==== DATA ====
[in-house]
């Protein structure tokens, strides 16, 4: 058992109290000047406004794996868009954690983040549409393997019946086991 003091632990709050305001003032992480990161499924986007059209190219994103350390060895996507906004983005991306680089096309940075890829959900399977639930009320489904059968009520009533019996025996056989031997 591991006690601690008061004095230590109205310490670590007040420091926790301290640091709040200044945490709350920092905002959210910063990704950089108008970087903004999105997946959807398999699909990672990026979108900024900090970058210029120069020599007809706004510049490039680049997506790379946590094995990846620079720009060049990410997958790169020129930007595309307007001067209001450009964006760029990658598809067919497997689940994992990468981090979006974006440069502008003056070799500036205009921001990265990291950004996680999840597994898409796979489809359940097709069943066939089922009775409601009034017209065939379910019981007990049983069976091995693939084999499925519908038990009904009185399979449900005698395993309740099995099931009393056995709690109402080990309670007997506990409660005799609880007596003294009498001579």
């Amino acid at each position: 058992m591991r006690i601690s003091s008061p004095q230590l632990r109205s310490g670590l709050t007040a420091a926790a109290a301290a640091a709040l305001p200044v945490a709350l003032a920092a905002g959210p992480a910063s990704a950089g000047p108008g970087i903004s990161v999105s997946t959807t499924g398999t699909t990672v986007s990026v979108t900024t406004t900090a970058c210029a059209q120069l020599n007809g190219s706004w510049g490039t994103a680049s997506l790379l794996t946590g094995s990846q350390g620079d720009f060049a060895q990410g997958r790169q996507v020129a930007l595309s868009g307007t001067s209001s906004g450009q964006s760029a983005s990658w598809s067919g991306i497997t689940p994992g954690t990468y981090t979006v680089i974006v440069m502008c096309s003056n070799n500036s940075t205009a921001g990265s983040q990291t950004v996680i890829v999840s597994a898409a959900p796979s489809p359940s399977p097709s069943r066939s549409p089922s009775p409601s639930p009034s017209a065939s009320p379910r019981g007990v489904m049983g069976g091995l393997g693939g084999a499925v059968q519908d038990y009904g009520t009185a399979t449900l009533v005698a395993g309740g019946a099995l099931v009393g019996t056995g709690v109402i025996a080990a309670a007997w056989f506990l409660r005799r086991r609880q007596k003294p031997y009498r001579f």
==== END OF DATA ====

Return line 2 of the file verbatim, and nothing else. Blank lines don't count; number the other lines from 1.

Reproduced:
């Protein structure tokens, strides 16, 4: 058992109290000047406004794996868009954690983040549409393997019946086991 003091632990709050305001003032992480990161499924986007059209190219994103350390060895996507906004983005991306680089096309940075890829959900399977639930009320489904059968009520009533019996025996056989031997 591991006690601690008061004095230590109205310490670590007040420091926790301290640091709040200044945490709350920092905002959210910063990704950089108008970087903004999105997946959807398999699909990672990026979108900024900090970058210029120069020599007809706004510049490039680049997506790379946590094995990846620079720009060049990410997958790169020129930007595309307007001067209001450009964006760029990658598809067919497997689940994992990468981090979006974006440069502008003056070799500036205009921001990265990291950004996680999840597994898409796979489809359940097709069943066939089922009775409601009034017209065939379910019981007990049983069976091995693939084999499925519908038990009904009185399979449900005698395993309740099995099931009393056995709690109402080990309670007997506990409660005799609880007596003294009498001579």